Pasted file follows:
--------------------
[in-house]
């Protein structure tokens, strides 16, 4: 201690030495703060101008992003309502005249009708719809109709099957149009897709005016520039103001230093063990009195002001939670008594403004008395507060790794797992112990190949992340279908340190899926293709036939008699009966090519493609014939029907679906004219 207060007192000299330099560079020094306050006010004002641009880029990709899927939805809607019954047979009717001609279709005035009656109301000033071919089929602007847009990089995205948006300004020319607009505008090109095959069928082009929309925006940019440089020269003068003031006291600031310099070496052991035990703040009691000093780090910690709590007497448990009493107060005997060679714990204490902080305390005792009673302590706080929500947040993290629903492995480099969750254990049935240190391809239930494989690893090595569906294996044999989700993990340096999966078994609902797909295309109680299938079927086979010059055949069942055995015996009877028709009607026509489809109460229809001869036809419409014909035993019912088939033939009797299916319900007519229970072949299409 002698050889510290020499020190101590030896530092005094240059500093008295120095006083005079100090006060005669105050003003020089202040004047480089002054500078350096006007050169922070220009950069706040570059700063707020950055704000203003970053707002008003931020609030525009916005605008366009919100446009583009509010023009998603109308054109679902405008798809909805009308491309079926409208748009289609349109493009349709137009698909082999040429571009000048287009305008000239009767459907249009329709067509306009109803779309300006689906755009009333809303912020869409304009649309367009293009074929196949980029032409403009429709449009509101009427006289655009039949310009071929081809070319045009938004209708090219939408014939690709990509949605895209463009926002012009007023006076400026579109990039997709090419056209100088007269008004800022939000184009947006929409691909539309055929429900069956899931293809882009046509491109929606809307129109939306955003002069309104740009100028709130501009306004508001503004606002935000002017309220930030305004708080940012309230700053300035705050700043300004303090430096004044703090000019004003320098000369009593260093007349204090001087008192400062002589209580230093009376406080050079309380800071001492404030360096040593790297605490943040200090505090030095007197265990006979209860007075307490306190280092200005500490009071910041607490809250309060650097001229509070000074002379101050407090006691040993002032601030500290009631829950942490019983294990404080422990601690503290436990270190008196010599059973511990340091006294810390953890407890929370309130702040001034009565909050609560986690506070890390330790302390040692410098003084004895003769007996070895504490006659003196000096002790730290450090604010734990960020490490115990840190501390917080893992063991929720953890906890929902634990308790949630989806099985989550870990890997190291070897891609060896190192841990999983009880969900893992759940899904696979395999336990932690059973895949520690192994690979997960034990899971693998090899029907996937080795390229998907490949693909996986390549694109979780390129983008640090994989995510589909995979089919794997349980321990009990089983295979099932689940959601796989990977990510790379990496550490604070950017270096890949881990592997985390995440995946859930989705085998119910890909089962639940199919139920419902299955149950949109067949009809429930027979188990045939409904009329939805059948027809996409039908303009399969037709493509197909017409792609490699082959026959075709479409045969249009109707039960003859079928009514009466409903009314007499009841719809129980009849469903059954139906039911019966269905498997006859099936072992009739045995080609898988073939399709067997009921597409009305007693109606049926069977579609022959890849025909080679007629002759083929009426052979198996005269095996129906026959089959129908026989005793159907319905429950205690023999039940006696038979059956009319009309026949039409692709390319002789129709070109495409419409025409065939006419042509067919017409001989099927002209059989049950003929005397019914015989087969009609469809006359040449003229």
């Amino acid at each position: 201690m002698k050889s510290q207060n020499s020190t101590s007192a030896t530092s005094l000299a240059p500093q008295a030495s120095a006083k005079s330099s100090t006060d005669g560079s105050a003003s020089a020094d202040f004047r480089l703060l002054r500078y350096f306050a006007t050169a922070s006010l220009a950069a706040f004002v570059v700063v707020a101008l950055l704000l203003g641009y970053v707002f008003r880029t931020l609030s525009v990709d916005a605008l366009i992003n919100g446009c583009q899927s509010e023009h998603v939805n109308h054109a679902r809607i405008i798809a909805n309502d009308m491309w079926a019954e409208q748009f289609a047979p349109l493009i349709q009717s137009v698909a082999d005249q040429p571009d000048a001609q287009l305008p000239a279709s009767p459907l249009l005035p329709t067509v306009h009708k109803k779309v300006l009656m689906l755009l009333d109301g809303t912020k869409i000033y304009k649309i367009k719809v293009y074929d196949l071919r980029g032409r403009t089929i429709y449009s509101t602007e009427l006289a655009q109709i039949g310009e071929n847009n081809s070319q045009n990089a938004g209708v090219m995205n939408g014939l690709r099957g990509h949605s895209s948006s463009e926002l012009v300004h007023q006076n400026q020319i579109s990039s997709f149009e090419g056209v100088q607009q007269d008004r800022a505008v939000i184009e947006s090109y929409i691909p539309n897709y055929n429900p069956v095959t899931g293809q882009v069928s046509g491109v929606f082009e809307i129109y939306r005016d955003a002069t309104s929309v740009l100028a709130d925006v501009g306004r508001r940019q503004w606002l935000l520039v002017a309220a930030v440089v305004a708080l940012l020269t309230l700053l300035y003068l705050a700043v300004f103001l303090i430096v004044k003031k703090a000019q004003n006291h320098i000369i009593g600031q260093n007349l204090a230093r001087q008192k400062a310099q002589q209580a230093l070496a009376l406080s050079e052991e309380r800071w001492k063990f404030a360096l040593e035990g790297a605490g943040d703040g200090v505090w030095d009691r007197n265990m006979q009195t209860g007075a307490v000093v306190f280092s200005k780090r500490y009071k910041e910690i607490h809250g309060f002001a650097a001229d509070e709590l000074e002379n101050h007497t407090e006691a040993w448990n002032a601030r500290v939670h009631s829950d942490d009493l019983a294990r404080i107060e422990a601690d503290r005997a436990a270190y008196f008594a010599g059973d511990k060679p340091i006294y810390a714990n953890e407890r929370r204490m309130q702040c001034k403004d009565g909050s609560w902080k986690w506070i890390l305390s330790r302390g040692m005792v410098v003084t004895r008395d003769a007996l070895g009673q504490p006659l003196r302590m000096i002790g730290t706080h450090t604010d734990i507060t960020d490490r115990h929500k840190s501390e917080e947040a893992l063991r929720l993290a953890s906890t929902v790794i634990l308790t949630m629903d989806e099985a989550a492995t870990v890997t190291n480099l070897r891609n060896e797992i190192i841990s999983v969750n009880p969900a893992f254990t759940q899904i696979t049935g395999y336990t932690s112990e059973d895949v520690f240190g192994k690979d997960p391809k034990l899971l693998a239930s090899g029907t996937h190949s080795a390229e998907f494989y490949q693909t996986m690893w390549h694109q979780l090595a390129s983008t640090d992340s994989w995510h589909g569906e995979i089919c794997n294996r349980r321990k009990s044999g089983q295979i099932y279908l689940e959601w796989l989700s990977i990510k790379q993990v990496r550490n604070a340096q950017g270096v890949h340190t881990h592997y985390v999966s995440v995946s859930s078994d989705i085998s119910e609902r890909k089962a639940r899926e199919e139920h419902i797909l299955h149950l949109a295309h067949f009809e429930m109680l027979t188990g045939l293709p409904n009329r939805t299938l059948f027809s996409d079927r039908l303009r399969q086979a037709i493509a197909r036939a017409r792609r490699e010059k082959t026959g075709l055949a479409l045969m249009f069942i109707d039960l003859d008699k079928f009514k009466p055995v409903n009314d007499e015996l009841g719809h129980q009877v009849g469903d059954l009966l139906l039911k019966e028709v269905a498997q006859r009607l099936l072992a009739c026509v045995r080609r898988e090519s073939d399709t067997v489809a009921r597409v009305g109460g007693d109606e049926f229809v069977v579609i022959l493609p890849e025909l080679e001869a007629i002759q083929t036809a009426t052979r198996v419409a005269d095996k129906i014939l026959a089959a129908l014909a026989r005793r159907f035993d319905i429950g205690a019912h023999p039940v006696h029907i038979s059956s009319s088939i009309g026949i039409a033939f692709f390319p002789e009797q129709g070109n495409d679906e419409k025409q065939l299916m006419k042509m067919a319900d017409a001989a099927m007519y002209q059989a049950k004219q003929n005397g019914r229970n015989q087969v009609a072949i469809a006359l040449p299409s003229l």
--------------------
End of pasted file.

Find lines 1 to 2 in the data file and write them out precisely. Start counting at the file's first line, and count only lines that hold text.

[in-house]
């Protein structure tokens, strides 16, 4: 201690030495703060101008992003309502005249009708719809109709099957149009897709005016520039103001230093063990009195002001939670008594403004008395507060790794797992112990190949992340279908340190899926293709036939008699009966090519493609014939029907679906004219 207060007192000299330099560079020094306050006010004002641009880029990709899927939805809607019954047979009717001609279709005035009656109301000033071919089929602007847009990089995205948006300004020319607009505008090109095959069928082009929309925006940019440089020269003068003031006291600031310099070496052991035990703040009691000093780090910690709590007497448990009493107060005997060679714990204490902080305390005792009673302590706080929500947040993290629903492995480099969750254990049935240190391809239930494989690893090595569906294996044999989700993990340096999966078994609902797909295309109680299938079927086979010059055949069942055995015996009877028709009607026509489809109460229809001869036809419409014909035993019912088939033939009797299916319900007519229970072949299409 002698050889510290020499020190101590030896530092005094240059500093008295120095006083005079100090006060005669105050003003020089202040004047480089002054500078350096006007050169922070220009950069706040570059700063707020950055704000203003970053707002008003931020609030525009916005605008366009919100446009583009509010023009998603109308054109679902405008798809909805009308491309079926409208748009289609349109493009349709137009698909082999040429571009000048287009305008000239009767459907249009329709067509306009109803779309300006689906755009009333809303912020869409304009649309367009293009074929196949980029032409403009429709449009509101009427006289655009039949310009071929081809070319045009938004209708090219939408014939690709990509949605895209463009926002012009007023006076400026579109990039997709090419056209100088007269008004800022939000184009947006929409691909539309055929429900069956899931293809882009046509491109929606809307129109939306955003002069309104740009100028709130501009306004508001503004606002935000002017309220930030305004708080940012309230700053300035705050700043300004303090430096004044703090000019004003320098000369009593260093007349204090001087008192400062002589209580230093009376406080050079309380800071001492404030360096040593790297605490943040200090505090030095007197265990006979209860007075307490306190280092200005500490009071910041607490809250309060650097001229509070000074002379101050407090006691040993002032601030500290009631829950942490019983294990404080422990601690503290436990270190008196010599059973511990340091006294810390953890407890929370309130702040001034009565909050609560986690506070890390330790302390040692410098003084004895003769007996070895504490006659003196000096002790730290450090604010734990960020490490115990840190501390917080893992063991929720953890906890929902634990308790949630989806099985989550870990890997190291070897891609060896190192841990999983009880969900893992759940899904696979395999336990932690059973895949520690192994690979997960034990899971693998090899029907996937080795390229998907490949693909996986390549694109979780390129983008640090994989995510589909995979089919794997349980321990009990089983295979099932689940959601796989990977990510790379990496550490604070950017270096890949881990592997985390995440995946859930989705085998119910890909089962639940199919139920419902299955149950949109067949009809429930027979188990045939409904009329939805059948027809996409039908303009399969037709493509197909017409792609490699082959026959075709479409045969249009109707039960003859079928009514009466409903009314007499009841719809129980009849469903059954139906039911019966269905498997006859099936072992009739045995080609898988073939399709067997009921597409009305007693109606049926069977579609022959890849025909080679007629002759083929009426052979198996005269095996129906026959089959129908026989005793159907319905429950205690023999039940006696038979059956009319009309026949039409692709390319002789129709070109495409419409025409065939006419042509067919017409001989099927002209059989049950003929005397019914015989087969009609469809006359040449003229």